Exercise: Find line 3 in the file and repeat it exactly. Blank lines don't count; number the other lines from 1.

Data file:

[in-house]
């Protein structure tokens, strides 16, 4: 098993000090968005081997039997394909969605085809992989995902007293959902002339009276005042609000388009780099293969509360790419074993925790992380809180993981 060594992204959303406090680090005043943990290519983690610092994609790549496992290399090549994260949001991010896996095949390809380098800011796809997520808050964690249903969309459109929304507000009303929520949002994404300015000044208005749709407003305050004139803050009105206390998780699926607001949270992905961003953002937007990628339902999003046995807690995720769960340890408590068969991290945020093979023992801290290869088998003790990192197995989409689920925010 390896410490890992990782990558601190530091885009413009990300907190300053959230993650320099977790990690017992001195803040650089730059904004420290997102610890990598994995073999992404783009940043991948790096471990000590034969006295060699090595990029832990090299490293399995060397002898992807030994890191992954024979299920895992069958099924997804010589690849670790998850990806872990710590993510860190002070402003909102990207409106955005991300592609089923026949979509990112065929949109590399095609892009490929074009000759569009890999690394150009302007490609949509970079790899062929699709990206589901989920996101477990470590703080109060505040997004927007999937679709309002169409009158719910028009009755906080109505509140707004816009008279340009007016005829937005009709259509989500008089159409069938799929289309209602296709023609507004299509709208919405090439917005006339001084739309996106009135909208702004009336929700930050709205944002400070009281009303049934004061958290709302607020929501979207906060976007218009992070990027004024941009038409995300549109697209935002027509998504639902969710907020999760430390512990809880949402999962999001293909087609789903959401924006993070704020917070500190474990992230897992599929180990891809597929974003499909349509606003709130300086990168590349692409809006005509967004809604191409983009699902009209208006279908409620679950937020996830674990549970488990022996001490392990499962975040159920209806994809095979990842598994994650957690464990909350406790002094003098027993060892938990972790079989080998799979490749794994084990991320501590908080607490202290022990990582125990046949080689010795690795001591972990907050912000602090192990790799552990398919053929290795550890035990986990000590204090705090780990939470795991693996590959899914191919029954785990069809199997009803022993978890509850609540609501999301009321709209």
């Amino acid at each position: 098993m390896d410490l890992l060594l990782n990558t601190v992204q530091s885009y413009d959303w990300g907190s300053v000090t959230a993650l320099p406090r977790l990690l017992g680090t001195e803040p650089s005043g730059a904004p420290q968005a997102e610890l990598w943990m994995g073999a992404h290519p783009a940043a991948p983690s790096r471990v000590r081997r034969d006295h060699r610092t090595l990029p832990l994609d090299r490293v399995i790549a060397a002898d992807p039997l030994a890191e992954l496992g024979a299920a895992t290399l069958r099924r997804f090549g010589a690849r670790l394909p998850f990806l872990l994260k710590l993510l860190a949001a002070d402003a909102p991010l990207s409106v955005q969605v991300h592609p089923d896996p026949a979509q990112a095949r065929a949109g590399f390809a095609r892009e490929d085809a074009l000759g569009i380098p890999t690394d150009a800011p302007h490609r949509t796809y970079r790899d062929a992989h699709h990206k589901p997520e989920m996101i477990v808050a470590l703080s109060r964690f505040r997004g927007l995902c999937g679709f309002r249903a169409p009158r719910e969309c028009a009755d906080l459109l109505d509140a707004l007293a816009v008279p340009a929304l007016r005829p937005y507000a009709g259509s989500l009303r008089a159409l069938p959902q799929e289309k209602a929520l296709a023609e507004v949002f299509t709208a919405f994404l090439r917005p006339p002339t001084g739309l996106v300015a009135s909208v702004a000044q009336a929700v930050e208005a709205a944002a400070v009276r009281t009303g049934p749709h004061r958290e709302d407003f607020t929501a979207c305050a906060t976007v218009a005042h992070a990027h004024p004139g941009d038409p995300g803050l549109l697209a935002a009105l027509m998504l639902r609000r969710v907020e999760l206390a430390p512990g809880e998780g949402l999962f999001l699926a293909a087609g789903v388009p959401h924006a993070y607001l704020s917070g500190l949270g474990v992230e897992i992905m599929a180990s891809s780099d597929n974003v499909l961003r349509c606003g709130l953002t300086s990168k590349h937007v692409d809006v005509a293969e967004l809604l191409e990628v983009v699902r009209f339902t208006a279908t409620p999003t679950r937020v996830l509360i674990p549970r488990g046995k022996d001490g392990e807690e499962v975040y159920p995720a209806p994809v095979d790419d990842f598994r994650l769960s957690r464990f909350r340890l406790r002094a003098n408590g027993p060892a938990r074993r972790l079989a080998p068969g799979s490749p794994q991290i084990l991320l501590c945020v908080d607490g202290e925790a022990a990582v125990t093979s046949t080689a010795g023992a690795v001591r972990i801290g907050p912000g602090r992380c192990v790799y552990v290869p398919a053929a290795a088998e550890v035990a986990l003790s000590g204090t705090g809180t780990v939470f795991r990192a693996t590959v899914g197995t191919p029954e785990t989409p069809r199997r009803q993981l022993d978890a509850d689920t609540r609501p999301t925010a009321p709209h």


């Amino acid at each position: 098993m390896d410490l890992l060594l990782n990558t601190v992204q530091s885009y413009d959303w990300g907190s300053v000090t959230a993650l320099p406090r977790l990690l017992g680090t001195e803040p650089s005043g730059a904004p420290q968005a997102e610890l990598w943990m994995g073999a992404h290519p783009a940043a991948p983690s790096r471990v000590r081997r034969d006295h060699r610092t090595l990029p832990l994609d090299r490293v399995i790549a060397a002898d992807p039997l030994a890191e992954l496992g024979a299920a895992t290399l069958r099924r997804f090549g010589a690849r670790l394909p998850f990806l872990l994260k710590l993510l860190a949001a002070d402003a909102p991010l990207s409106v955005q969605v991300h592609p089923d896996p026949a979509q990112a095949r065929a949109g590399f390809a095609r892009e490929d085809a074009l000759g569009i380098p890999t690394d150009a800011p302007h490609r949509t796809y970079r790899d062929a992989h699709h990206k589901p997520e989920m996101i477990v808050a470590l703080s109060r964690f505040r997004g927007l995902c999937g679709f309002r249903a169409p009158r719910e969309c028009a009755d906080l459109l109505d509140a707004l007293a816009v008279p340009a929304l007016r005829p937005y507000a009709g259509s989500l009303r008089a159409l069938p959902q799929e289309k209602a929520l296709a023609e507004v949002f299509t709208a919405f994404l090439r917005p006339p002339t001084g739309l996106v300015a009135s909208v702004a000044q009336a929700v930050e208005a709205a944002a400070v009276r009281t009303g049934p749709h004061r958290e709302d407003f607020t929501a979207c305050a906060t976007v218009a005042h992070a990027h004024p004139g941009d038409p995300g803050l549109l697209a935002a009105l027509m998504l639902r609000r969710v907020e999760l206390a430390p512990g809880e998780g949402l999962f999001l699926a293909a087609g789903v388009p959401h924006a993070y607001l704020s917070g500190l949270g474990v992230e897992i992905m599929a180990s891809s780099d597929n974003v499909l961003r349509c606003g709130l953002t300086s990168k590349h937007v692409d809006v005509a293969e967004l809604l191409e990628v983009v699902r009209f339902t208006a279908t409620p999003t679950r937020v996830l509360i674990p549970r488990g046995k022996d001490g392990e807690e499962v975040y159920p995720a209806p994809v095979d790419d990842f598994r994650l769960s957690r464990f909350r340890l406790r002094a003098n408590g027993p060892a938990r074993r972790l079989a080998p068969g799979s490749p794994q991290i084990l991320l501590c945020v908080d607490g202290e925790a022990a990582v125990t093979s046949t080689a010795g023992a690795v001591r972990i801290g907050p912000g602090r992380c192990v790799y552990v290869p398919a053929a290795a088998e550890v035990a986990l003790s000590g204090t705090g809180t780990v939470f795991r990192a693996t590959v899914g197995t191919p029954e785990t989409p069809r199997r009803q993981l022993d978890a509850d689920t609540r609501p999301t925010a009321p709209h």